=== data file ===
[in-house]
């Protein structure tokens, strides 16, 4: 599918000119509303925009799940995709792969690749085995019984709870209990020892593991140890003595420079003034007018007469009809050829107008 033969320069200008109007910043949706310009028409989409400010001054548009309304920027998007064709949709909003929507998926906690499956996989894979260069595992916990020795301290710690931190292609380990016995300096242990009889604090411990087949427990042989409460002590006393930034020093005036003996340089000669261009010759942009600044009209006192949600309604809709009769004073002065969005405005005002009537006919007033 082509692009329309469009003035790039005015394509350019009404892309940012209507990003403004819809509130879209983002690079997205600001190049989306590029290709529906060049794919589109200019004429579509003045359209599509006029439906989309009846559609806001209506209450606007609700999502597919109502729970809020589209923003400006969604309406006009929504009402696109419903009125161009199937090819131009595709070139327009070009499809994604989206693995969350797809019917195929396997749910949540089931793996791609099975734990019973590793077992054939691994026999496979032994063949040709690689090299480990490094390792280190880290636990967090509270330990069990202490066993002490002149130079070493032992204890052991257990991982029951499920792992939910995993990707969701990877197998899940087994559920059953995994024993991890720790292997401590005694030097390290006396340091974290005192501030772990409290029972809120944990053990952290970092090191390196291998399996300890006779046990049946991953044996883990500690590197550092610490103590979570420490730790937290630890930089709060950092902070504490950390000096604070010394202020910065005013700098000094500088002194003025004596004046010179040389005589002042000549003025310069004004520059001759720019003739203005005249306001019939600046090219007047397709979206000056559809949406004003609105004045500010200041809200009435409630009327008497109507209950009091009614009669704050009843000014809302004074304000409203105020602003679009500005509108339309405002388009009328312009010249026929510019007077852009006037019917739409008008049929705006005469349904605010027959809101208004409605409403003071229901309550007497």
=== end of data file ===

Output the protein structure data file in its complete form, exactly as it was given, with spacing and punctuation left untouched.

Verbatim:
[in-house]
């Protein structure tokens, strides 16, 4: 599918000119509303925009799940995709792969690749085995019984709870209990020892593991140890003595420079003034007018007469009809050829107008 033969320069200008109007910043949706310009028409989409400010001054548009309304920027998007064709949709909003929507998926906690499956996989894979260069595992916990020795301290710690931190292609380990016995300096242990009889604090411990087949427990042989409460002590006393930034020093005036003996340089000669261009010759942009600044009209006192949600309604809709009769004073002065969005405005005002009537006919007033 082509692009329309469009003035790039005015394509350019009404892309940012209507990003403004819809509130879209983002690079997205600001190049989306590029290709529906060049794919589109200019004429579509003045359209599509006029439906989309009846559609806001209506209450606007609700999502597919109502729970809020589209923003400006969604309406006009929504009402696109419903009125161009199937090819131009595709070139327009070009499809994604989206693995969350797809019917195929396997749910949540089931793996791609099975734990019973590793077992054939691994026999496979032994063949040709690689090299480990490094390792280190880290636990967090509270330990069990202490066993002490002149130079070493032992204890052991257990991982029951499920792992939910995993990707969701990877197998899940087994559920059953995994024993991890720790292997401590005694030097390290006396340091974290005192501030772990409290029972809120944990053990952290970092090191390196291998399996300890006779046990049946991953044996883990500690590197550092610490103590979570420490730790937290630890930089709060950092902070504490950390000096604070010394202020910065005013700098000094500088002194003025004596004046010179040389005589002042000549003025310069004004520059001759720019003739203005005249306001019939600046090219007047397709979206000056559809949406004003609105004045500010200041809200009435409630009327008497109507209950009091009614009669704050009843000014809302004074304000409203105020602003679009500005509108339309405002388009009328312009010249026929510019007077852009006037019917739409008008049929705006005469349904605010027959809101208004409605409403003071229901309550007497």